It seems like almost every week, I must begin with a caveat acknowledging all the bad news: COVID-19 upswing in my state and my county, more people shot during civil unrest, the threat of election interference, FDA influenced by politicians, and on and on. However,
There is some really good news. And lots of evidence of people doing good things. Here’s some I found this week.
Neighbors helping neighbors
Jimmy and Marilyn Curcuru got an anonymous note in their mailbox calling their house and “eyesore.”
Jimmy and Marilyn have been part of the community for over 50 years. They knew the house needed work. Jimmy had a quadruple bypass a couple years ago, followed by failing kidneys. Marilyn has multiple sclerosis. Still, until Covid-19 hit, Jimmy worked part-time at a local hardware store.
Jimmy and Marilyn were doing the best they could considering their failing health and financial situation.
When their daughter got wind of the anonymous letter, she posted it on Facebook with this response:
“To my concerned neighbor, thank you for letting me know my house needs to be painted. Guess what? I know. I’ve been working on it for almost four years. I myself always drive by houses that look like mine and wonder what’s up in their lives. I don’t judge them not knowing what they may be going through.”
This story hit a chord with me because of a personal experience. I moved to Chicagoland over 30 years ago with my four kids. The screen door of my townhouse didn’t latch properly and would sometimes slap open in the breeze like a loose tooth in a kindergarder’s mouth. In my mailbox, after our the very first day in the neighborhood, I received a note, “Your door makes the the neighborhood look like a slum.” Nice way to be welcomed to the neighborhood, don’t you think?
Some wounds heal, but the memory of the injury remain. The best we can do is to remember “but by the Grace of God, go I.”
For Jimmy and Marilyn, “neighbors” from around the globe thought about that and stepped up to the plate. One started a GoFundMe campaign and raised nearly $43,000. Not only was that enough for a new paint job, but the house got a roof repair, clapboards replaced, and some updated windows.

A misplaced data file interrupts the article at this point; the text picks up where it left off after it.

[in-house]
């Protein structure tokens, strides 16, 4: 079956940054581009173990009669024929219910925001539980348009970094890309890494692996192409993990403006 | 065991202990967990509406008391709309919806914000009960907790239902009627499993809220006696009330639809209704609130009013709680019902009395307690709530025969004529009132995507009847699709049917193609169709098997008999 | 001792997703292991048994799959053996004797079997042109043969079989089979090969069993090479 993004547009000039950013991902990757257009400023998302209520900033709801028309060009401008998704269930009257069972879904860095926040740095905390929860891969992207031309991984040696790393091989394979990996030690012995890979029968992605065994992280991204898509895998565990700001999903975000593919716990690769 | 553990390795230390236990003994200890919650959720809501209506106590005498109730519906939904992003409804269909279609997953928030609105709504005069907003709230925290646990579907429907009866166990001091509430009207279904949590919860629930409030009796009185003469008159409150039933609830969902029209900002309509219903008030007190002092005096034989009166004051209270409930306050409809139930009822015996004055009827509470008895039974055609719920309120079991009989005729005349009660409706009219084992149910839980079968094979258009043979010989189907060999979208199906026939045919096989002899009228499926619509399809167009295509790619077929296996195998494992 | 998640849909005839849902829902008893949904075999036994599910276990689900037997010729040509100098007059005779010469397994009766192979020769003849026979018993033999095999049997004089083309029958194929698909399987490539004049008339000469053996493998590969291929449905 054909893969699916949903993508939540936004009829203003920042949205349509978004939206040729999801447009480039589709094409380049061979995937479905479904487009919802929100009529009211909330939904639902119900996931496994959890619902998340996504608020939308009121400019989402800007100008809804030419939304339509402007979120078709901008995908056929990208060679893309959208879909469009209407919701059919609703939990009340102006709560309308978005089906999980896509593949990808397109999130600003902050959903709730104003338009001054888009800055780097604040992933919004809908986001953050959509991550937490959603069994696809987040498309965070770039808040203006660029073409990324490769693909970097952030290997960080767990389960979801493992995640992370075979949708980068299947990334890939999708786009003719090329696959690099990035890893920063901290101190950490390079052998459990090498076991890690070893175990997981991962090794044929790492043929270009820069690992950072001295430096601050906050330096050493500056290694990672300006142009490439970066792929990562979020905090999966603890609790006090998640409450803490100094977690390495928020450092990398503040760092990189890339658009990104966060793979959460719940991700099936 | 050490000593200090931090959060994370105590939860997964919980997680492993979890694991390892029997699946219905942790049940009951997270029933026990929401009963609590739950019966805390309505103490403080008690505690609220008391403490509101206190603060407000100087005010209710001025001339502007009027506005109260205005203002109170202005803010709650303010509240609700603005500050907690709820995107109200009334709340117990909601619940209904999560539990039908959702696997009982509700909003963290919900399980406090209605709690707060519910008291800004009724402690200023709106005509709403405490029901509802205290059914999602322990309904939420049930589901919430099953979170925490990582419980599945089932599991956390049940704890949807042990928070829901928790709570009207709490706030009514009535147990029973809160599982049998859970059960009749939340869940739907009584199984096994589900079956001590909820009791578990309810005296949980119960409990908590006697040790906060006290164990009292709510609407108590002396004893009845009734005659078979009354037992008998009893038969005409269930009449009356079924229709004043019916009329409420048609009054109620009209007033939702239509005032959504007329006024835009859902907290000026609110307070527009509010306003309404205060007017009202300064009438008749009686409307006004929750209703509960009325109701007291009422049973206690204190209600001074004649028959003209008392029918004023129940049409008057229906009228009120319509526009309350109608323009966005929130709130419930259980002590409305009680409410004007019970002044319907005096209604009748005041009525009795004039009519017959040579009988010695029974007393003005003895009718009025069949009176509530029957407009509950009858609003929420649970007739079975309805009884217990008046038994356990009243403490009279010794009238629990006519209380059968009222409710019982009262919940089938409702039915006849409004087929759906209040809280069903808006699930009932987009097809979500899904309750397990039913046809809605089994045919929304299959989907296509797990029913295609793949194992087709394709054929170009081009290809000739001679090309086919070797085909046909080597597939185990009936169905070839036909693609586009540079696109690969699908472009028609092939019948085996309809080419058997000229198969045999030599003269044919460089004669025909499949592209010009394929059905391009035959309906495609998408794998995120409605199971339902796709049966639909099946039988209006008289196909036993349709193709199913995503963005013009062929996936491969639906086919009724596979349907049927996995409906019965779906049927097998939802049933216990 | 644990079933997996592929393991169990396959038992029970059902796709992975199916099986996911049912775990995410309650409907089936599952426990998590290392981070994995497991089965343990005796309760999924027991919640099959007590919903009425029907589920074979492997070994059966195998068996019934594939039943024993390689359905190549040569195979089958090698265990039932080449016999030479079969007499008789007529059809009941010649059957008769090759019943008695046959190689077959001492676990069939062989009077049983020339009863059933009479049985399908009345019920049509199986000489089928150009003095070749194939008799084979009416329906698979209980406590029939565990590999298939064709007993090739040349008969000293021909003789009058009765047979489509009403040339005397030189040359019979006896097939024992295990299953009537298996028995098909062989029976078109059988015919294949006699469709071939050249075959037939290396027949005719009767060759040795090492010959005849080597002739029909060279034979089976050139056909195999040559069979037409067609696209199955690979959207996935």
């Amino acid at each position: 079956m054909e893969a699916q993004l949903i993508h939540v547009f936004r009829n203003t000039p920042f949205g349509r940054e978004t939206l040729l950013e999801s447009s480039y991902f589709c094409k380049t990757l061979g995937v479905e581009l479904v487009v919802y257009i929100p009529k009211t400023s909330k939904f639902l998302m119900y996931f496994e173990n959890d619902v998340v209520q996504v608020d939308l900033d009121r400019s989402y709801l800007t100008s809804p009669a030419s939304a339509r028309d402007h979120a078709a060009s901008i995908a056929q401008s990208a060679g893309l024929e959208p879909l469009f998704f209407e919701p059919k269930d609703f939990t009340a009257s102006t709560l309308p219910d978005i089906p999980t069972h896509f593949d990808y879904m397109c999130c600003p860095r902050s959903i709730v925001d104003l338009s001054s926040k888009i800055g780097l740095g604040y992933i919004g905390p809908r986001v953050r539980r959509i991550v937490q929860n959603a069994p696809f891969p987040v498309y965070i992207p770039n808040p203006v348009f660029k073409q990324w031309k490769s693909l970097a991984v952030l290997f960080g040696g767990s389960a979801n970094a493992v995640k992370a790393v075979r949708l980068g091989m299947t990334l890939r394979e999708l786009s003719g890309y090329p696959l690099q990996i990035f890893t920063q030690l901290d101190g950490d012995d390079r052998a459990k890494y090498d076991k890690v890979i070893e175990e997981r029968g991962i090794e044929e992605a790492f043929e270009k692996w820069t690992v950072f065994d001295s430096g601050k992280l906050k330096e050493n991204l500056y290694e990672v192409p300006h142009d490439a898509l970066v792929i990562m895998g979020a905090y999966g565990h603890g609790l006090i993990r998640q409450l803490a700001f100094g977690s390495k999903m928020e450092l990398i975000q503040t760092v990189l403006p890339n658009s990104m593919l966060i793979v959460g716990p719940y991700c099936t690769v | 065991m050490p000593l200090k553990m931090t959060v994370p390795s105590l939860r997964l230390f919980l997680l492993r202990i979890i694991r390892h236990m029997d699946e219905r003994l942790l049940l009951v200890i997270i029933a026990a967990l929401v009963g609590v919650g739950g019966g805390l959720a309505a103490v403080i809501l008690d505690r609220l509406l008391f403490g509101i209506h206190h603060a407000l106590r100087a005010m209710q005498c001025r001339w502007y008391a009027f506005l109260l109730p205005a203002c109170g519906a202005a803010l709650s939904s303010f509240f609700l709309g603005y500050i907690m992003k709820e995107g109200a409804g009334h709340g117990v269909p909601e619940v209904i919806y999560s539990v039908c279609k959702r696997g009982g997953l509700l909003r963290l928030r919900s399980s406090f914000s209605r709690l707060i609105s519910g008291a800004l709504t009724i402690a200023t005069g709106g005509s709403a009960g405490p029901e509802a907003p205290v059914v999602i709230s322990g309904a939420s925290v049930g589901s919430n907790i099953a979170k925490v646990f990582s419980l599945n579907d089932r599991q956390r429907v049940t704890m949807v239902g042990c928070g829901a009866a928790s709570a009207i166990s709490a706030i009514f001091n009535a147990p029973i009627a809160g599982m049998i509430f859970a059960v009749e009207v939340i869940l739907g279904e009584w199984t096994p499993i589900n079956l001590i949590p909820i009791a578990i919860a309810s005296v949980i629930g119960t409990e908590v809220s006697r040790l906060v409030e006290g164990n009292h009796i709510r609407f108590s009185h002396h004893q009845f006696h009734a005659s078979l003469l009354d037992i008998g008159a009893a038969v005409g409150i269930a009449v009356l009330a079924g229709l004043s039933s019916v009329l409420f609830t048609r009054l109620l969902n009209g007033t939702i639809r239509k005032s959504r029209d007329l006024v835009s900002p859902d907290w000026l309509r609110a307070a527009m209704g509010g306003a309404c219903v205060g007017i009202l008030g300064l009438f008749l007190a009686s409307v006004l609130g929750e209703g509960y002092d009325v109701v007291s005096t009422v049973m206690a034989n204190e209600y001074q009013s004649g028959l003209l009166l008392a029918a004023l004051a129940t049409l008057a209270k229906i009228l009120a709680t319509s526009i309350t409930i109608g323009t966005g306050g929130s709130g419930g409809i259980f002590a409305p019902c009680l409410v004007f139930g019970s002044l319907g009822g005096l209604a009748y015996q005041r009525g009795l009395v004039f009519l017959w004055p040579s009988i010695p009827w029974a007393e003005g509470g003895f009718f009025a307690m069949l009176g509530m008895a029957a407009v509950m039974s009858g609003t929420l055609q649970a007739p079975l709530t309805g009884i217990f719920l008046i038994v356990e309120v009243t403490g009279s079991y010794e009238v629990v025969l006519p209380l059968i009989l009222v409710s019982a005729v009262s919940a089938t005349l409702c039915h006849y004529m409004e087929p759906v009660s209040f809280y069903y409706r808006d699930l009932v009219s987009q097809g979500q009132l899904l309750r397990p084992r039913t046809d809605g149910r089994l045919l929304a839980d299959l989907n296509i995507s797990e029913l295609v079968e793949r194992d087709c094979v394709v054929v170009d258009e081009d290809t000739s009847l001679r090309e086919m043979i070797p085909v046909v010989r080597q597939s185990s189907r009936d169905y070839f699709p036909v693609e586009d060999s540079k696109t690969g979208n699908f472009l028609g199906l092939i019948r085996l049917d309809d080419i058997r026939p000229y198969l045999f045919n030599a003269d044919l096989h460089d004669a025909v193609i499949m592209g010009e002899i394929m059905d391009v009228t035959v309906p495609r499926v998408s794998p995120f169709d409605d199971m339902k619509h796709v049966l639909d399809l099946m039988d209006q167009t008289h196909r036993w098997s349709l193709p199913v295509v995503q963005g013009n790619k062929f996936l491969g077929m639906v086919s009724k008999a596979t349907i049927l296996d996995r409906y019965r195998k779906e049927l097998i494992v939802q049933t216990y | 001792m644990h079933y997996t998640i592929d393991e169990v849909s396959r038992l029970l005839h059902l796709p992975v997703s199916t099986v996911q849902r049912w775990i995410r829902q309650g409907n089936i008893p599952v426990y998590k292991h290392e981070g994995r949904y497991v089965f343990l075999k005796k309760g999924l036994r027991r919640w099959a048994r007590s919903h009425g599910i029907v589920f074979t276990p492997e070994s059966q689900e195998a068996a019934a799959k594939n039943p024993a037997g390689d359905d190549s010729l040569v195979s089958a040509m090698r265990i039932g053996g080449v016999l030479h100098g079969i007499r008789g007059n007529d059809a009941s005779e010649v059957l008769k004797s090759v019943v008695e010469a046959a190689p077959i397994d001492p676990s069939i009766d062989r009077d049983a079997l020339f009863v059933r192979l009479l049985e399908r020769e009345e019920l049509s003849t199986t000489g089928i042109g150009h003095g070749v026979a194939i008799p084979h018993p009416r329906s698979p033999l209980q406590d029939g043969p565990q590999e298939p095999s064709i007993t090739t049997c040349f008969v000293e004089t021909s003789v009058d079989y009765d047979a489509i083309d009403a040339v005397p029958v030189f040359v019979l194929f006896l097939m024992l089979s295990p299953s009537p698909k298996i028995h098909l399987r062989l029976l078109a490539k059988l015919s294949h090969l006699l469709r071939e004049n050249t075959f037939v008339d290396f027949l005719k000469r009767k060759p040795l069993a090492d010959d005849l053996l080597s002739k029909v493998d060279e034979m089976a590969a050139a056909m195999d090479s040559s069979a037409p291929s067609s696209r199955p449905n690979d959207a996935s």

Now that’s some good news.
Super-sensitive hearing saves woman
Kasey Brislane received the Girl Scout Medal of Honor for saving her neighbor who fell on black ice in January. The 69-year old neighbor broke her leg and twisted her arm and lay trapped under a parked car. Kasey’s super-sensitive hearing saved the day. She heard her neighbor screaming and came running out into the night. She called 911 and the rest is Girl Scout history. Thirteen-year old Kasey points out that without her autism, it might not have happened.
30 years later, high school students remember
Wait, that’s not possible.
Over 30 years ago an EF-5 tornado ripped apart Plainfield, Illinois, killing 29 people and injuring hundreds.
The high school took a direct hit killing three people. That memory transfers from one generation to the next.
Larry’s Diner was the place where people went to gather, gain nourishment, and heal after the tornado. Now, due to the impact on his business, owner, Gus Alexopoulus, needs help. So high school student-athletes stepped up to the plate and did what they could. They provided sundaes to patrons and surprised Larry with a big check.
Note: Lore has it that Plainfield is the birthplace of the very first ice cream sundae. Check out more history of Larry’s Diner and Plainfield here.
Some of these things were fairly little, neighbors helping neighbor. It reminds me of something my Dad said, “When you’re feeling blue, look around and find someone to help.” Helping is, indeed, a good way to wash away sadness. So it’s off to volunteer at the food pantry for me.
What’s on your good news radar this week? I’d love to hear. More is always better.